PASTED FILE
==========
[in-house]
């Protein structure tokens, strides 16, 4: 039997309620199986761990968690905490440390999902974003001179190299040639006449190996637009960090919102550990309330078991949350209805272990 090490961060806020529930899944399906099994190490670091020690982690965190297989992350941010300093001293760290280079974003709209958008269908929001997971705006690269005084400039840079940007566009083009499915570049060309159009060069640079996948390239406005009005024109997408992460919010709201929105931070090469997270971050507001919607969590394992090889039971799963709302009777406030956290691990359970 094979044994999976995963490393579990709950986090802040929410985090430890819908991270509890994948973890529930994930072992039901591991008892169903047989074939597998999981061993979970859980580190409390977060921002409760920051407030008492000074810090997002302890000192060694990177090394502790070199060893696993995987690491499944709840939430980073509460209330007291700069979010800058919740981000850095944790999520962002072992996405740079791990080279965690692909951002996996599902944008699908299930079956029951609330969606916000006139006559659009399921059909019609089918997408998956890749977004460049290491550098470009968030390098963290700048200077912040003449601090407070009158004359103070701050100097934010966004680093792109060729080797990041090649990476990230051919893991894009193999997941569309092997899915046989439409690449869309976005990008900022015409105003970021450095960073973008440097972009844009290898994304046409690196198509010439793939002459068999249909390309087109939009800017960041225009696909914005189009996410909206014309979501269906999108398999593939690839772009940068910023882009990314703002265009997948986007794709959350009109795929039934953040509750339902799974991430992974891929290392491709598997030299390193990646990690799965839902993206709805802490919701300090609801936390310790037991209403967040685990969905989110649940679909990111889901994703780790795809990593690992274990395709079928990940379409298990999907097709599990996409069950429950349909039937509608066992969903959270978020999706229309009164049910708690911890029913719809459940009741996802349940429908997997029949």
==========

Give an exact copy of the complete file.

[in-house]
């Protein structure tokens, strides 16, 4: 039997309620199986761990968690905490440390999902974003001179190299040639006449190996637009960090919102550990309330078991949350209805272990 090490961060806020529930899944399906099994190490670091020690982690965190297989992350941010300093001293760290280079974003709209958008269908929001997971705006690269005084400039840079940007566009083009499915570049060309159009060069640079996948390239406005009005024109997408992460919010709201929105931070090469997270971050507001919607969590394992090889039971799963709302009777406030956290691990359970 094979044994999976995963490393579990709950986090802040929410985090430890819908991270509890994948973890529930994930072992039901591991008892169903047989074939597998999981061993979970859980580190409390977060921002409760920051407030008492000074810090997002302890000192060694990177090394502790070199060893696993995987690491499944709840939430980073509460209330007291700069979010800058919740981000850095944790999520962002072992996405740079791990080279965690692909951002996996599902944008699908299930079956029951609330969606916000006139006559659009399921059909019609089918997408998956890749977004460049290491550098470009968030390098963290700048200077912040003449601090407070009158004359103070701050100097934010966004680093792109060729080797990041090649990476990230051919893991894009193999997941569309092997899915046989439409690449869309976005990008900022015409105003970021450095960073973008440097972009844009290898994304046409690196198509010439793939002459068999249909390309087109939009800017960041225009696909914005189009996410909206014309979501269906999108398999593939690839772009940068910023882009990314703002265009997948986007794709959350009109795929039934953040509750339902799974991430992974891929290392491709598997030299390193990646990690799965839902993206709805802490919701300090609801936390310790037991209403967040685990969905989110649940679909990111889901994703780790795809990593690992274990395709079928990940379409298990999907097709599990996409069950429950349909039937509608066992969903959270978020999706229309009164049910708690911890029913719809459940009741996802349940429908997997029949």